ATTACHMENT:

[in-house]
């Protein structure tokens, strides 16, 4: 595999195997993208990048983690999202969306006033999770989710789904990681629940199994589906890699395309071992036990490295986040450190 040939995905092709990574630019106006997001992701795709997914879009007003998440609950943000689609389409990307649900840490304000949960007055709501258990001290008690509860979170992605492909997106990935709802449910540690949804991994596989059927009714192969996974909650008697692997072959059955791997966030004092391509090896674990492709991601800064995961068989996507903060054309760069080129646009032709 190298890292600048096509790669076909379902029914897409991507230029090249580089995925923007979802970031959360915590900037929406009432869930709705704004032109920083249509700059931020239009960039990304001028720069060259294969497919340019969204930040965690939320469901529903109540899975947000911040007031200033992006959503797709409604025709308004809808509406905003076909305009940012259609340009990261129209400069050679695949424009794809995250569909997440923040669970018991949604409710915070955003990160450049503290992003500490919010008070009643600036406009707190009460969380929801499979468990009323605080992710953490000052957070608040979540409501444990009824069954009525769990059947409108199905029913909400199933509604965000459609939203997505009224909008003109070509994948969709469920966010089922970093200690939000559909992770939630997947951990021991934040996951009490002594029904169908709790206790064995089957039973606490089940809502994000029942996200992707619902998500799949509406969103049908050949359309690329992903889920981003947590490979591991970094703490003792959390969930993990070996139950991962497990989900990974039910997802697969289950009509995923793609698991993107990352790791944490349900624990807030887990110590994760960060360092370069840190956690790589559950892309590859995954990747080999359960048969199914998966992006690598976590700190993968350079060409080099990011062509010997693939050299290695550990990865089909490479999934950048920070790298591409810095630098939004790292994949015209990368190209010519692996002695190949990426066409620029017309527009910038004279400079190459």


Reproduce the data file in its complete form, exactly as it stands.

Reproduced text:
[in-house]
């Protein structure tokens, strides 16, 4: 595999195997993208990048983690999202969306006033999770989710789904990681629940199994589906890699395309071992036990490295986040450190 040939995905092709990574630019106006997001992701795709997914879009007003998440609950943000689609389409990307649900840490304000949960007055709501258990001290008690509860979170992605492909997106990935709802449910540690949804991994596989059927009714192969996974909650008697692997072959059955791997966030004092391509090896674990492709991601800064995961068989996507903060054309760069080129646009032709 190298890292600048096509790669076909379902029914897409991507230029090249580089995925923007979802970031959360915590900037929406009432869930709705704004032109920083249509700059931020239009960039990304001028720069060259294969497919340019969204930040965690939320469901529903109540899975947000911040007031200033992006959503797709409604025709308004809808509406905003076909305009940012259609340009990261129209400069050679695949424009794809995250569909997440923040669970018991949604409710915070955003990160450049503290992003500490919010008070009643600036406009707190009460969380929801499979468990009323605080992710953490000052957070608040979540409501444990009824069954009525769990059947409108199905029913909400199933509604965000459609939203997505009224909008003109070509994948969709469920966010089922970093200690939000559909992770939630997947951990021991934040996951009490002594029904169908709790206790064995089957039973606490089940809502994000029942996200992707619902998500799949509406969103049908050949359309690329992903889920981003947590490979591991970094703490003792959390969930993990070996139950991962497990989900990974039910997802697969289950009509995923793609698991993107990352790791944490349900624990807030887990110590994760960060360092370069840190956690790589559950892309590859995954990747080999359960048969199914998966992006690598976590700190993968350079060409080099990011062509010997693939050299290695550990990865089909490479999934950048920070790298591409810095630098939004790292994949015209990368190209010519692996002695190949990426066409620029017309527009910038004279400079190459």